The left is bookish, that is a given. Knowledge in itself is no weakness, far from it, but there is something of the retreat about it. The American philosopher Richard Rorty wrote of the American academic left that their theorising “leads them to prefer knowledge to hope.” Similarly I have witnessed the left on this side of the pond a deference to theory that isolates them in their own language and stifles ambition. There’s a quote I like, “I don’t want to be part of your revolution if I can’t dance.” Where is the fun and openness in the left?

The new language is, in a way, no language of specialism at all: Plain English is a recognised benchmark because it works and respect’s people’s intelligence without resorting to jargon. Caroline Lucas of the Green Party spoke recently that her party have “learned the hard way that handing out small print leaflets saying ‘If we don’t change soon then we’re all doomed’ is not an effective way of getting people to change”. It is not a great stretch to say the same of yet another workers’ newspaper, a cottage industry that is as prolific as it is baffling to outsiders.

The left must also learn to listen to bring in new members. The business author Alan H. Palmer writes in his book “Talk Lean” about “giving your arguments a chance to do something”. What Palmer means by that is, “it’s all very well having thought up a powerful and persuasive arguments, but you need to ensure that you use them effectively and that they actually produce something”. His first important principle in the deployment of arguments is “to hold off giving them until the other person has invited you to do so. Only then will he or she be willing to listen with an open mind.” This means asking open-ended questions, and fully taking in the response before beginning to articulate your answer.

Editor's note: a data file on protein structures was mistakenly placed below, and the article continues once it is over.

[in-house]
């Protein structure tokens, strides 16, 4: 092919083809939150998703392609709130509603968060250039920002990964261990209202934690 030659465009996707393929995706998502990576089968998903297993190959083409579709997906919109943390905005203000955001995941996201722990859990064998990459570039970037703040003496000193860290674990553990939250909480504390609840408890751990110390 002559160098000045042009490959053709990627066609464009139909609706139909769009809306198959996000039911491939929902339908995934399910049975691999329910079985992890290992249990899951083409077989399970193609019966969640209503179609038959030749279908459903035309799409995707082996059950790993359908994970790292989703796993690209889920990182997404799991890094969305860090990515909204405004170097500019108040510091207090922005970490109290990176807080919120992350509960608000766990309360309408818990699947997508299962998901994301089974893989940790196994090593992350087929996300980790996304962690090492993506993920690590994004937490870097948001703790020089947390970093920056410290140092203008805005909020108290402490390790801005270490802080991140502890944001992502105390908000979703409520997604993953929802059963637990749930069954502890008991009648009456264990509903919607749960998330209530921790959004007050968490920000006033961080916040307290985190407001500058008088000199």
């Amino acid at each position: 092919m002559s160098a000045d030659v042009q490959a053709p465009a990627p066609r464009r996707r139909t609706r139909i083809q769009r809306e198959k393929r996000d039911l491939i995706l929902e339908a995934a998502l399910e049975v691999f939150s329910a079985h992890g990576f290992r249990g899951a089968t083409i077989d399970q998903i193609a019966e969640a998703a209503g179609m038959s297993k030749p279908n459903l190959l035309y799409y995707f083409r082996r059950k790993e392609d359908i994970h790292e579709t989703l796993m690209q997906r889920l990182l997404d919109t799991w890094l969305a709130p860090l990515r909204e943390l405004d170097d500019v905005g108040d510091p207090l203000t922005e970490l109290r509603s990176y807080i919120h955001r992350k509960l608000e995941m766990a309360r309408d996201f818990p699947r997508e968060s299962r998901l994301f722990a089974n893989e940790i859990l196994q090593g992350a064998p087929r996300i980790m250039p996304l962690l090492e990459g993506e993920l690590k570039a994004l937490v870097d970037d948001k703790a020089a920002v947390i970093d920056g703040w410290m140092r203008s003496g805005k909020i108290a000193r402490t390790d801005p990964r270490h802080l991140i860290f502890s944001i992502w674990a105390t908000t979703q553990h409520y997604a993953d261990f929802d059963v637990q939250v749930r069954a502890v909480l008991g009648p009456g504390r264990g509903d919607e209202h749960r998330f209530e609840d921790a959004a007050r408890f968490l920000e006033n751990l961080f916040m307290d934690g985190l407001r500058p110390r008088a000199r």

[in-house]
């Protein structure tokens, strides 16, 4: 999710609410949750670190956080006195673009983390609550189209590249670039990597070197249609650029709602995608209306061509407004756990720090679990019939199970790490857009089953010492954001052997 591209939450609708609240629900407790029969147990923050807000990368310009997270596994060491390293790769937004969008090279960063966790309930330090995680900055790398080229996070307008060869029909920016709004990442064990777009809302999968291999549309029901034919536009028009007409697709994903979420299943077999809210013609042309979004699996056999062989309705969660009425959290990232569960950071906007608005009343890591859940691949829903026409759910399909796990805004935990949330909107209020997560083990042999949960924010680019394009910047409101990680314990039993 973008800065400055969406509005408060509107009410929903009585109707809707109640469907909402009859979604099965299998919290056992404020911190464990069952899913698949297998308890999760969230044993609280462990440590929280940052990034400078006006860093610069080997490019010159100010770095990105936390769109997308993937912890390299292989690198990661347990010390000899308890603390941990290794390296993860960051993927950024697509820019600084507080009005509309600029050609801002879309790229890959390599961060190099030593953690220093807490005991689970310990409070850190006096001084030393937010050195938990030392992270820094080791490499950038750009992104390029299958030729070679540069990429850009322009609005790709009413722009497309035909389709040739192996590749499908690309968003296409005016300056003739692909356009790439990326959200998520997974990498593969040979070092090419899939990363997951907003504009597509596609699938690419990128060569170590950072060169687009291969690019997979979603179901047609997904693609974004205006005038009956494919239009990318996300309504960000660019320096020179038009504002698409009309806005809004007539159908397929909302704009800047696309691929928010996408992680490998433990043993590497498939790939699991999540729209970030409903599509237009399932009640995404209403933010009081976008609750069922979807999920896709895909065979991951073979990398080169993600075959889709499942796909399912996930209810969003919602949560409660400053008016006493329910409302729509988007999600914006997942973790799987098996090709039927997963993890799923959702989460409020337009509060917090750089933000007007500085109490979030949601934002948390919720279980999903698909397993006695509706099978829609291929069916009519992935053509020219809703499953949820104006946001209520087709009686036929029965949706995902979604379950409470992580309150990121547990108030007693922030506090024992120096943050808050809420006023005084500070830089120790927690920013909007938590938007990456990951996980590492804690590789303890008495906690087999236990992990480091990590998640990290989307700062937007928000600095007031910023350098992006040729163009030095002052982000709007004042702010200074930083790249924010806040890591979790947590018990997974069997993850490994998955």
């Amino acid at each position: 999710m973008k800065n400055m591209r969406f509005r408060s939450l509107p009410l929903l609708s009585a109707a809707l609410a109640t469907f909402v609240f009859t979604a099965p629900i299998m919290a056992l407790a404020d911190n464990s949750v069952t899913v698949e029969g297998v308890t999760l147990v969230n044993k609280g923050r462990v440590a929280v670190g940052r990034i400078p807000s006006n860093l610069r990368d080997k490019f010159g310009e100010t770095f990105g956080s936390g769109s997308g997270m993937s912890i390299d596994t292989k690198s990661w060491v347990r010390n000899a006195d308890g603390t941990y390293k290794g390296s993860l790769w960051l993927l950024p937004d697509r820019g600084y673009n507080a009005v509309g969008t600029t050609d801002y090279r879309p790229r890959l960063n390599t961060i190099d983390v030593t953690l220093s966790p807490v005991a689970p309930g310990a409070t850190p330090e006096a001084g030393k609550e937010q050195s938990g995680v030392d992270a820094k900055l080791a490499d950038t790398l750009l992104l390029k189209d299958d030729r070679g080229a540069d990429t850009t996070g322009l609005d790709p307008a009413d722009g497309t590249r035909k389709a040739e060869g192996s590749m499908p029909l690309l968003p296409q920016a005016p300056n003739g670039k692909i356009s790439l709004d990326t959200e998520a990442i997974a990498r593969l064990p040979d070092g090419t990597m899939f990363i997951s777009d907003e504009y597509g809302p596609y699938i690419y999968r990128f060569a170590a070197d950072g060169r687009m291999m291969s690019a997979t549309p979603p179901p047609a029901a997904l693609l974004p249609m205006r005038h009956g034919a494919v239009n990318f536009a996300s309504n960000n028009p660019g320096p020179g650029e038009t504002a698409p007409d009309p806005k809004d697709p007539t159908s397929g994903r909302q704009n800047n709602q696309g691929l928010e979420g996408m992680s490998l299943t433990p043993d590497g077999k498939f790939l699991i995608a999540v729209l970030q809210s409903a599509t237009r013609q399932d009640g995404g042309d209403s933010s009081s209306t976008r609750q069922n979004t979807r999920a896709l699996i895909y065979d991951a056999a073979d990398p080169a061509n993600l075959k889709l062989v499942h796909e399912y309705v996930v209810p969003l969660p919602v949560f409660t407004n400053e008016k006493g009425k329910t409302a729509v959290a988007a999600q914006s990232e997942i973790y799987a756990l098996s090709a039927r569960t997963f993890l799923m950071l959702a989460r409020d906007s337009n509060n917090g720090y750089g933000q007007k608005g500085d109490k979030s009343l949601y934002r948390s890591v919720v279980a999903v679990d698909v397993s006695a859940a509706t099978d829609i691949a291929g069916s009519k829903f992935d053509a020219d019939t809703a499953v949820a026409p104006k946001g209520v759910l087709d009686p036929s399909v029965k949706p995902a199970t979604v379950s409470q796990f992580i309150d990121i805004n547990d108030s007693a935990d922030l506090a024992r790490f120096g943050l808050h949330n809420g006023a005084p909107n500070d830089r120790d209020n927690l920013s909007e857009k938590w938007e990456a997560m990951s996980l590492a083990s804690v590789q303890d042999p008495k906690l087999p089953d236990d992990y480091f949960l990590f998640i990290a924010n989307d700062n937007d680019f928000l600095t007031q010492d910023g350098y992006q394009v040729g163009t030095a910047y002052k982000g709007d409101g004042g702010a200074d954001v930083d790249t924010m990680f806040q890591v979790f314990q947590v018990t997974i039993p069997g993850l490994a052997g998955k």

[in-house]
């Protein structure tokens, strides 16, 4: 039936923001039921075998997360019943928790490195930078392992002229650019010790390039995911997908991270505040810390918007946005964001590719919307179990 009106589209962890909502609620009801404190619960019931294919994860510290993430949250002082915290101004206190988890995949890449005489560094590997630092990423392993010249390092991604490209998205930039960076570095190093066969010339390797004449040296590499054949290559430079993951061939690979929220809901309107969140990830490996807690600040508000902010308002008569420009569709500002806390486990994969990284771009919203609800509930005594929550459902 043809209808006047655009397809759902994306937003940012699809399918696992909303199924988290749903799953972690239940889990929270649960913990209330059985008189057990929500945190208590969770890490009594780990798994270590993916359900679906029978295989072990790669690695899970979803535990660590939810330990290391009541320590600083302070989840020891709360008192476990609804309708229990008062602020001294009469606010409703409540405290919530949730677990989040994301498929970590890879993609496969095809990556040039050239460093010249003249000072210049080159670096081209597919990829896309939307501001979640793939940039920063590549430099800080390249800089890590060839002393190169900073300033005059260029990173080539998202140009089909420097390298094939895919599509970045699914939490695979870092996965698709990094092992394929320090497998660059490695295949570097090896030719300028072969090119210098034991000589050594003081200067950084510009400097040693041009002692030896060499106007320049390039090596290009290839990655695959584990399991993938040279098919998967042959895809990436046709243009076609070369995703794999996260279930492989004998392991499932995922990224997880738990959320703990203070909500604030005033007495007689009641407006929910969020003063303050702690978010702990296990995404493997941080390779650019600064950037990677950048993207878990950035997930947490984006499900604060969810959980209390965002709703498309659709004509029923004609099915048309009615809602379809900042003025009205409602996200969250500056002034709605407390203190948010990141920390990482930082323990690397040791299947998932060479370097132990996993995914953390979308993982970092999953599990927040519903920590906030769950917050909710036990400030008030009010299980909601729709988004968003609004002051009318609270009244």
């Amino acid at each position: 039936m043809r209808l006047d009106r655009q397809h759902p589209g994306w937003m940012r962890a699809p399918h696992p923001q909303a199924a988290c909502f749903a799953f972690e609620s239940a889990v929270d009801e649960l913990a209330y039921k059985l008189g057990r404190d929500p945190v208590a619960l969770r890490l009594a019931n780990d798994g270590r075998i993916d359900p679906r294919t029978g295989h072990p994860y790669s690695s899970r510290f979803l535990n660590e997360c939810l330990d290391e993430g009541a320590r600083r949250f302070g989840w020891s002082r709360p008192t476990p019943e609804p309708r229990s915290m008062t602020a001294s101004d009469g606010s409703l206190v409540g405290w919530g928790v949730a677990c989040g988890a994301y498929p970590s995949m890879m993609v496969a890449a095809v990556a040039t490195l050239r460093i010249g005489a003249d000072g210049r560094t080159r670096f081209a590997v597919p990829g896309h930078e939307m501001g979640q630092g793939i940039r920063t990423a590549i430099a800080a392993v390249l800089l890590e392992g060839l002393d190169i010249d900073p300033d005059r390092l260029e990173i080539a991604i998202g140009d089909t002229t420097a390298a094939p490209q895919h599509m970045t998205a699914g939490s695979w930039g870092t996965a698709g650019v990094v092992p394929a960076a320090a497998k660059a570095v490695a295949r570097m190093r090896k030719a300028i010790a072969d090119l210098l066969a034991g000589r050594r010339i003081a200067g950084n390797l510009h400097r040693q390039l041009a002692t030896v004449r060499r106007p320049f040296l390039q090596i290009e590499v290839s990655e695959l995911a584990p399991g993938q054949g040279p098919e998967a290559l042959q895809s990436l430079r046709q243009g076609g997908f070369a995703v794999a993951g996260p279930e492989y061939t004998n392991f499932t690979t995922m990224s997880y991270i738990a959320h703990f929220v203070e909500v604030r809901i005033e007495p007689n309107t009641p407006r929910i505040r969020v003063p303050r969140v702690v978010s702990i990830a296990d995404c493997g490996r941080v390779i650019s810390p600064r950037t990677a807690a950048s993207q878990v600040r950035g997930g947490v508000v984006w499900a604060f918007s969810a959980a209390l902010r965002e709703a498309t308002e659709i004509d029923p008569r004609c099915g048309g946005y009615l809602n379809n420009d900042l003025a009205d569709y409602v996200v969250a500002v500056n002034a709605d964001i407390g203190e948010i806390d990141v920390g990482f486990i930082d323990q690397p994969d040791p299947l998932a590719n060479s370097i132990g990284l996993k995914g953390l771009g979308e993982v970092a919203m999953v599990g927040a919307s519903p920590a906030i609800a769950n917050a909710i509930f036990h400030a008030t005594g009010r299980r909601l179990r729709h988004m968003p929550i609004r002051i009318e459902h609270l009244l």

We must learn to focus on the positives. Countless people enjoy libraries, a socialist anomaly in a capitalist system; and most have very fond memories of their schooling. But our tone is too often pompous, foreboding: I have heard countless detailed analyses of all that is wrong with the world and why, not enough about what we have achieved. Spending your weeknights talking about the oppression of workers can be pretty depressing stuff, certainly a niche interest. We seem to keep a serious face to show we are constantly aware of the weight of history on our shoulders. Did the wind change? Say what you like about the conservatives, they seem to know how to enjoy life, even if it is off the back of ill-gotten gains.